The Hi-Fi Murders in Ogden, Utah

Ogden, Utah

Ogden, Utah

With its multiple rivers and ideal position at the base of a mountain range, Ogden, Utah can be an idyllic place to live. In the spring of 1974, however, the picturesque city was the site of a ghastly crime that its citizens still remember after over forty years.

The Hi-Fi Shop was a small record store located in downtown Ogden. On the evening of April 22, 1974, employees Stanley Walker (20) and Sherry Michelle Ansley (18) were closing for the night. It had been a quiet Monday, and Ansley’s first week on the job. The peaceful atmosphere of the store was interrupted when two men, Pierre Dale Selby (21) and William Andrews (19), entered. Both were airmen stationed at nearby Hill Air Force Base.

Walker and Ansley were forced down into the shop’s basement at gunpoint. After tying them up, the intruders went back upstairs to ransack the place. As the robbery was happening, Cortney Naisbitt (16) stopped by and was also taken hostage. Shortly thereafter, Orren Walker (43) and Carol Naisbitt (52) came into the store looking for their respective sons. They too were led to the basement by gunpoint. The situation then rapidly devolved from a robbery and kidnapping to something far more sinister.

Deciding that the victims had to die, Selby had Andrews retrieve a mysterious liquid from their van. The men told the hostages that it was a concoction containing vodka and sleeping pills. All victims except Ansley had the liquid forced down their throats and their mouths were duct taped shut. The four began to emit muffled screams of pain as their throats and mouths blistered. Rather than vodka as claimed, they had been given industrial strength Drano. The men thought it would be quieter and less painful than shooting them, but their victims’ bodies rejected the caustic liquid. It burbled out and the tape could no longer hold.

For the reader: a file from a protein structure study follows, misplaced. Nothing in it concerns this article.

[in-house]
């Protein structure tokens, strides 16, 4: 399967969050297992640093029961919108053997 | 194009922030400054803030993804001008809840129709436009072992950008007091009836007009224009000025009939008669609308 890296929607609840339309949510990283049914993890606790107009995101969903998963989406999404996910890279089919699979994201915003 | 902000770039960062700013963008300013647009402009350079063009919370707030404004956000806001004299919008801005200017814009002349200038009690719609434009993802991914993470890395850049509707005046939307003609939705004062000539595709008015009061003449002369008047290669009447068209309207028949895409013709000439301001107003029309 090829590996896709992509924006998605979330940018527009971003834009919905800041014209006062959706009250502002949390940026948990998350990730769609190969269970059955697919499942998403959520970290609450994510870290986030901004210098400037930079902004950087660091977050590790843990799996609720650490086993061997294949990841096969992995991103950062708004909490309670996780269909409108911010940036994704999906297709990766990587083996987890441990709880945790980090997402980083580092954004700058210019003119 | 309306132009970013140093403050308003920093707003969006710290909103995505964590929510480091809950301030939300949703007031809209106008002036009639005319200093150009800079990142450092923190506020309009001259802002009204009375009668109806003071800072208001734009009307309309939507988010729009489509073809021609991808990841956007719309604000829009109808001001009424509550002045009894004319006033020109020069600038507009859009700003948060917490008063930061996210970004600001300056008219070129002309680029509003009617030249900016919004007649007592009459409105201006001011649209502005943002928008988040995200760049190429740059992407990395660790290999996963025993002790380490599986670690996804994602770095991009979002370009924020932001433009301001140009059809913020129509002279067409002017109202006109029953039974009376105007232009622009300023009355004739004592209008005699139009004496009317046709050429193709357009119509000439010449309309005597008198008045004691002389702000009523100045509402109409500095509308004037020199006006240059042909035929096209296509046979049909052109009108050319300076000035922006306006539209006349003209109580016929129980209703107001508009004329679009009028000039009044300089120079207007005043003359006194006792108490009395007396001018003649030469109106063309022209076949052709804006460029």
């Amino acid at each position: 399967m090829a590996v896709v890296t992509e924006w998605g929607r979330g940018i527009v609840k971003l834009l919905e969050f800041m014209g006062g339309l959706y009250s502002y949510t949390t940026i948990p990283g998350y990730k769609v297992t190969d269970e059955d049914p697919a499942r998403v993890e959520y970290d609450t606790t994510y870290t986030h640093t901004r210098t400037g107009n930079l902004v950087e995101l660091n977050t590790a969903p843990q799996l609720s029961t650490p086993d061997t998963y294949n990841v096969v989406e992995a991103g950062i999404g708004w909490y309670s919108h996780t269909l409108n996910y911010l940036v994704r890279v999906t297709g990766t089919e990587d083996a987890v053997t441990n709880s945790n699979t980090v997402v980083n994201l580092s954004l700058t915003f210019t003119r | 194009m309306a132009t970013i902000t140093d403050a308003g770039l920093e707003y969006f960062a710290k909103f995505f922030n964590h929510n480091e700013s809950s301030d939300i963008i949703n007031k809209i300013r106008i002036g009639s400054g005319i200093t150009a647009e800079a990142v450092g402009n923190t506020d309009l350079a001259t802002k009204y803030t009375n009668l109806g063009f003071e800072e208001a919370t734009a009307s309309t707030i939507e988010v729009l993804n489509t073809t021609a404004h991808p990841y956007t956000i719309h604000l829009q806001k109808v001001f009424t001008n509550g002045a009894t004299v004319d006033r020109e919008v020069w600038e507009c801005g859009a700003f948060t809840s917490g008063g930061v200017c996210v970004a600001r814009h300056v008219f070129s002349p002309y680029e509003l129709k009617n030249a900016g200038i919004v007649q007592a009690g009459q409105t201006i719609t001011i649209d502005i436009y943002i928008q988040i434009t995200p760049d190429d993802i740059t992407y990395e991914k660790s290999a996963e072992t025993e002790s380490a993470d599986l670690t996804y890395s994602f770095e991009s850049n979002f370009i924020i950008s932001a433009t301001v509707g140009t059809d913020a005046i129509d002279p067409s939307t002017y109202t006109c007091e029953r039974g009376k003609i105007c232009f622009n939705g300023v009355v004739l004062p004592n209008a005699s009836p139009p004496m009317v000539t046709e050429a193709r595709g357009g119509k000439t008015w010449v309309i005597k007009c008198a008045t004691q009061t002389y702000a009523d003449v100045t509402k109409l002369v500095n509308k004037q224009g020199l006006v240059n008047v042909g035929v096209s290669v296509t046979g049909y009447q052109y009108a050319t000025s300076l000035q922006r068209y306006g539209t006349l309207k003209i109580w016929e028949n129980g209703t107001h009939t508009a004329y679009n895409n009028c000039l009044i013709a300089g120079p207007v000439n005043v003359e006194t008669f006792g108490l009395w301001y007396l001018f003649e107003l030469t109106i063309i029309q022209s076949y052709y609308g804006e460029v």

Frustrated that his murderous idea was more difficult than expected, Selby shot Walker, Naisbitt, Orren, and Carol. Each victim took at least one bullet to the back of the skull. Ansley, unharmed but pleading for her life, was dragged to a corner by Selby. There he forced her to undress and then sexually assaulted her. Afterwards, still naked, she was thrown back with the group and also shot in the head. At this time, the assailants realized that Orren was somehow still alive. When garroting the man also failed to kill him, they shoved a pen in his ear and kicked until it burst out through his throat. Satisfied with their heinous work, Selby and Andrews left with $25,000 in stolen goods.

Concerned that neither Orren nor his son had returned home, other Walker family members came to the Hi-Fi Shop and discovered the dreadful scene. While Orren and Naisbitt lived through the extreme efforts taken to kill them, the other victims did not survive.

Thanks to their own bragging to other airmen, Selby and Andrews were promptly caught. When executed in 1987, Selby became the first person in the state to die by lethal injection. Andrews was put to death five years after his partner in crime.


Adam Quirk, MCJ, MBA, is a criminal justice professional, blog writer, and private investigator from Wisconsin.